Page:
Get ready to tackle our hottest topic yet: the Devil.

The Big Lie – A Biblical word study on the Devil

Sometimes Satan and demons cooperate with each other.

1 Timothy 4:1-6
Luke 13:10-17; Acts 10:34-38
Acts 17:16-21; 1 Corinthians 10:18-21 and Reader Question

More of The Big Lie

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1 Timothy 4:1-6 (6/18/13)

This is the one time I found demons acting like the Devil – using deceit to lure people into a false and needless asceticism. Notice that first the demons make liars out of one set of people, and then the liars tell the second set of people that they shouldn’t do this or that. As a rule of thumb, I should worry about my own behavior, and let God worry about yours.

From the Bible in Basic English, with a word or two clarified by me:
Luke 13:10-17; Acts 10:34-38 (6/19/13)

Sometimes Satan or the Devil also causes illness. We saw yesterday that on rare occasions, demons can deceive people into sinful – or at least needless and harmful – actions. Today we read the only two cases I found where Satan or the Devil is causing illness. All in all, I think we’ve seen that demons are not devils, and that Satan and demons have a pretty clear division of labor. Satan tempts us to sin, and demons make us ill. Together they are bad for your spiritual, physical, and mental health.

From the Bible in Basic English, with a word or two clarified by me:
Acts 17:16-21; 1 Corinthians 10:18-21 (6/20/13)

Sometimes Gentiles were inclined to worship demons. Or maybe not.

In Acts 17, Paul is visiting Athens and preaching about Jesus. Now, when we read this passage in an English Bible with no footnotes, it’s one of the ones that make us say, “Huh?” The English text usually reads something like, “They said he was preaching about strange gods, because he was talking about Jesus and the resurrection.” Why did they think that the resurrection – an event – might be a god? And why do I think it has anything to do with demons? In Classical Greek, daimon was used to indicate a spirit that could be either good or bad. In Greek, resurrection is anastasia. Apparently the Athenians thought that Jesus and Anastasia were some sort of god and goddess, i.e., daimonion. This is why you will virtually always see daimonion translated as gods here, and not as demons. If you just remember that they thought “Resurrection” was a goddess, you’ll have it clear.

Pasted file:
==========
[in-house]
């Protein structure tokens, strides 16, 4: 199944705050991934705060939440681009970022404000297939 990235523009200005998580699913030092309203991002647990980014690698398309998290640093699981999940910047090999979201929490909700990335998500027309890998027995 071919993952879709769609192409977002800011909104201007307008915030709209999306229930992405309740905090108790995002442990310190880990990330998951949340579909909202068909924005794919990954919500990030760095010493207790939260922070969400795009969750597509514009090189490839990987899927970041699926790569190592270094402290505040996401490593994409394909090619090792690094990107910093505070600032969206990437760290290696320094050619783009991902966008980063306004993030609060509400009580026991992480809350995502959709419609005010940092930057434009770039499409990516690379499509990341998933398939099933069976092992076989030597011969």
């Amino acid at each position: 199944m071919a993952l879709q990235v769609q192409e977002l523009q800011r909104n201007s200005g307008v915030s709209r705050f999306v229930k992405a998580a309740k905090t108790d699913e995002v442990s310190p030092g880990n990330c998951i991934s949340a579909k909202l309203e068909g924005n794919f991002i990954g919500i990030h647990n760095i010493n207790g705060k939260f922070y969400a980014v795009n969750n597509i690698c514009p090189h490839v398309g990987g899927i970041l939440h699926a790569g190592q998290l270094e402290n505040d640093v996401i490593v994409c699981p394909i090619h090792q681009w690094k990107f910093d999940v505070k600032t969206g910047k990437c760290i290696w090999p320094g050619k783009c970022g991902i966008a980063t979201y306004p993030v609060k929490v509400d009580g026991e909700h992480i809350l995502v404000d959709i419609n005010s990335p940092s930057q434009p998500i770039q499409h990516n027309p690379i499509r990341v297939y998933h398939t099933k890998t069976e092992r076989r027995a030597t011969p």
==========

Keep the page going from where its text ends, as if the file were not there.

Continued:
When Paul writes to another Gentile congregation in the Greek city of Corinth, he seems to be using daimonion demon in exactly the same way. First he points out that even though idols are just dead stone, he doesn’t want his converts to have anything to do with any spirits that might be associated with them. Even if you were a new Christian, fresh from idolatry, you wouldn’t sacrifice to evil spirits that make you sick, but you might sacrifice to your old gods. Don’t.

From the Bible in Basic English, with a word or two modified by me:
More of The Big Lie
The Son of God and the Father of Lies
The OT satan is always an adversary, but not always the Devil.
The Hebrew satan is translated various ways.
In the New Testament, both satanas and diabolos normally refer to the Devil.
Sometimes satanas and diabolos are used figuratively to refer to someone acting like the Devil.
Poneros – Evil in the New Testament
Demons cause sickness, not sin.
Sometimes Satan and demons cooperate with each other.
Neither Baalzebub nor Lucifer is a Biblical name for the Devil.
Belial means "worthless," and once it's used as a nickname for the Devil.
Satan's job description: Temptation and Lies
Our job description: Resist him!

Copyright 2013 by Regina L. Hunter. All rights reserved. This page has been prepared for the web site by RPB.

Opinions expressed on this page are solely those of the author, Regina Hunter, and may or may not be shared by the sponsors or the Bible-study participants.  Thanks to the Holy Spirit for any useful ideas presented here, and thanks to all the readers for their support and enthusiasm.  All errors are, of course, the sole responsibility of the author.

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